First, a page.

Raymond Dalio headed hedge fund giants ‘Bridgewater Associates’ revealed this Wednesday that it has been reducing its holding in Apple (NASDAQ:AAPL) gradually in favor of Microsoft (NASDAQ:MSFT). At the same time Bridgewater also revealed that it was parked its funds in Microsoft’s shares. This reduction-exercise has now resulted in Bridgewater’s holdings in Apple reduced to nearly half the figure of $28.6 million at the end of 2014 from the earlier figure of $53.9 million that existed at the end of the third quarter of 2014.
The liquidation of Bridgewater’s holdings in Apple freed up its funds for further investment in the shares of Microsoft. The direct fallout of this move has been that the increase in Microsoft’s holding by Bridgewater is now being seen as a shift in faith, in the technological future of the two companies, viz., Microsoft and Apple. Bridgewater’s holdings in Microsoft rose by multiple times from a measly $679,000 to a whopping figure of $27.9 million at the end of the year.
This sudden change in Bridgewater’s fund parking could perhaps be explained better by warnings from few analysts who have asserted their reservations in the Apple stock as a good investment decision. The analysts have based their observations and conclusions on Apple’s share that is trading at highly diluted earnings per share rates. Apple share despite being pricey is still trading 17 times lesser than the earnings per share value. Such trading at these rates of diluted EPS is a red-flag in the valuation of any tech hardware company.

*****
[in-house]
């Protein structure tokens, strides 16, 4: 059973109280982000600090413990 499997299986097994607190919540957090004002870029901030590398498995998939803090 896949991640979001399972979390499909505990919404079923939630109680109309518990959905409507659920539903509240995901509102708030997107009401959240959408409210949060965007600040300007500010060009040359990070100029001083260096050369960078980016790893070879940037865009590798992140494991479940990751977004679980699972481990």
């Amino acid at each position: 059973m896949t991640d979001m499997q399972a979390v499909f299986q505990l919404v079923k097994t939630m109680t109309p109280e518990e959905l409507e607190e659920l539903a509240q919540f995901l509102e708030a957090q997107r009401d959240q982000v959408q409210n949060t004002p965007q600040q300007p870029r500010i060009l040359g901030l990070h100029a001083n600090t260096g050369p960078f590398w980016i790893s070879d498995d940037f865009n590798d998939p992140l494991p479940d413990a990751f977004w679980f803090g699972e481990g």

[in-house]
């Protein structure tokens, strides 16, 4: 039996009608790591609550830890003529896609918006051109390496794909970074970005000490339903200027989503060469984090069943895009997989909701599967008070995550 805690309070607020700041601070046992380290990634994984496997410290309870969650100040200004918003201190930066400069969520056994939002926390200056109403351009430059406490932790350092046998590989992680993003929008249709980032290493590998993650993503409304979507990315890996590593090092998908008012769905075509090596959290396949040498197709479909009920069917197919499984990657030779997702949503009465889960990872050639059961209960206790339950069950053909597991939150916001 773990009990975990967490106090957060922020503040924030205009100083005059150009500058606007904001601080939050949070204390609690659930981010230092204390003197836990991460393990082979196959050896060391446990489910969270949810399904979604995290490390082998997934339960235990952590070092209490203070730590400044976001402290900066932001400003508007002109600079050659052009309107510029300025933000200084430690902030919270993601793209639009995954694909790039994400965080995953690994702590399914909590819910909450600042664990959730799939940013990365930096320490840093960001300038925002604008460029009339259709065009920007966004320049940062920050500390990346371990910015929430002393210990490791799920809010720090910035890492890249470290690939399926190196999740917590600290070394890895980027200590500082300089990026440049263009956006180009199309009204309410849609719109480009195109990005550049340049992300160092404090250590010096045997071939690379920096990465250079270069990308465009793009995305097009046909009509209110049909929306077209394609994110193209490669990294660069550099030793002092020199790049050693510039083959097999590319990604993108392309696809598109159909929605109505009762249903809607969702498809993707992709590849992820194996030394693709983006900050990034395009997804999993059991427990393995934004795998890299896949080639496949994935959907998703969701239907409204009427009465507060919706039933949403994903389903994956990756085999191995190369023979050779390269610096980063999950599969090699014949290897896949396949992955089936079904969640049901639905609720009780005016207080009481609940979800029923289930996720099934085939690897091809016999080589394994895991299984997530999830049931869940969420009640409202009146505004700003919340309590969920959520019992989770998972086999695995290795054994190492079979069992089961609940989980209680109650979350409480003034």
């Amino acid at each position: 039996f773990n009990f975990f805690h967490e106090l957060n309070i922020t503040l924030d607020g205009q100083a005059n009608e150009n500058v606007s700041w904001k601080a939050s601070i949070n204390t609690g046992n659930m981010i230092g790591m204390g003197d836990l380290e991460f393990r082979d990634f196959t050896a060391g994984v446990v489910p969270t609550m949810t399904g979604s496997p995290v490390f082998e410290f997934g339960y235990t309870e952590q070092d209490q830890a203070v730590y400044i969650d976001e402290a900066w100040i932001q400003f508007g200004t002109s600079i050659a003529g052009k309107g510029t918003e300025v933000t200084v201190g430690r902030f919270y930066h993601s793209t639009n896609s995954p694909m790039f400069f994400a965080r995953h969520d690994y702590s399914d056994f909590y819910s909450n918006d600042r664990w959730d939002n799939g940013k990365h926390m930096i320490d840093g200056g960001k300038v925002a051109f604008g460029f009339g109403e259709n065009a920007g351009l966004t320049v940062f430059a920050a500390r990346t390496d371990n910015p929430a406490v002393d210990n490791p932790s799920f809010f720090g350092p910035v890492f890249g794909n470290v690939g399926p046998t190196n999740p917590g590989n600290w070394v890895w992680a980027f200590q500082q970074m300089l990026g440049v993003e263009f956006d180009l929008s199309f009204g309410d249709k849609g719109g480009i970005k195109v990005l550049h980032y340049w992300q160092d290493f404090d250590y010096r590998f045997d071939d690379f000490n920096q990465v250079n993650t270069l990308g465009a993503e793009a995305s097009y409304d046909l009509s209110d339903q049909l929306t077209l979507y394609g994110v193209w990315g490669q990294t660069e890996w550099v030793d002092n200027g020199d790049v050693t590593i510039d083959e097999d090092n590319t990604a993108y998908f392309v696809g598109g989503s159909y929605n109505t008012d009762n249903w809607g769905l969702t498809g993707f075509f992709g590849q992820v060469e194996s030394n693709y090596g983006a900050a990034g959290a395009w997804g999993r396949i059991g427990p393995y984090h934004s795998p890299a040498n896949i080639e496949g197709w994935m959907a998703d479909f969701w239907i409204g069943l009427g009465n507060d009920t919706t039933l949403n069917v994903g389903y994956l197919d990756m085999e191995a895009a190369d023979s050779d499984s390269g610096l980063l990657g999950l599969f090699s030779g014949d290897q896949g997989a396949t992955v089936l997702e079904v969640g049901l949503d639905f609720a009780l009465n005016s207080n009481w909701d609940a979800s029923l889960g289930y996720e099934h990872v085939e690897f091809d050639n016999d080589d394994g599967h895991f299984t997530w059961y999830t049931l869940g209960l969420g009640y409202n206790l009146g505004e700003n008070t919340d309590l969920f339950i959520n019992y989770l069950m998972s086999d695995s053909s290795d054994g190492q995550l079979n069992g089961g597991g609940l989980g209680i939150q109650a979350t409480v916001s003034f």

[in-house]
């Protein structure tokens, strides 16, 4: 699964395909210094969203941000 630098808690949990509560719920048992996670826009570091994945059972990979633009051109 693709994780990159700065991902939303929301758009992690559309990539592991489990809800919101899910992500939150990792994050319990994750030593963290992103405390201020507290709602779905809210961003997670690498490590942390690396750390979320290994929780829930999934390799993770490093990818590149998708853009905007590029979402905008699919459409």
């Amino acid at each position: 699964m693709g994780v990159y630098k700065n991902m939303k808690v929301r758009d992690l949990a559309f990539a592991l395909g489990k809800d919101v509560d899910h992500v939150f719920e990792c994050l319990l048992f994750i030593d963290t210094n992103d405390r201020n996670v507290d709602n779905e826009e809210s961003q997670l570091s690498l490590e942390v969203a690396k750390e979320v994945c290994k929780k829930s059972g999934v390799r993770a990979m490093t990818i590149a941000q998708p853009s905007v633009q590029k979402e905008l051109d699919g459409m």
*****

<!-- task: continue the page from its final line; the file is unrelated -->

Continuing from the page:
However, Mr. Dalio, who is quite known for his data driven investment decisions may not reap the full advantage of this trade out, if one goes by the recent trends that haven’t yet indicated a favorable outlook on Bridgewater’s position in Microsoft. Ever since the trading out began, shares of Apple have been inching upwards, whereas the opposite is being seen in the case of the Microsoft’s shares.
This bold move to dump Apple’s stock in favor of Microsoft is not the first time that a strategic investment decision has been taken by large hedge-fund managers. Giant hedge funds generally have the financial power to muscle through a change in the stock market scenarios by voting with their wallets in favors or disfavor of any company listed on the exchanges.
This availability of financial votes empowers large hedge-funds to engineer change in stock markets when they achieve stagnation and start hurting the bottom lines of fund managers. Hence Bridgewater’s latest move must be seen in the light of generating a counter plot in the present stock market scheme of things.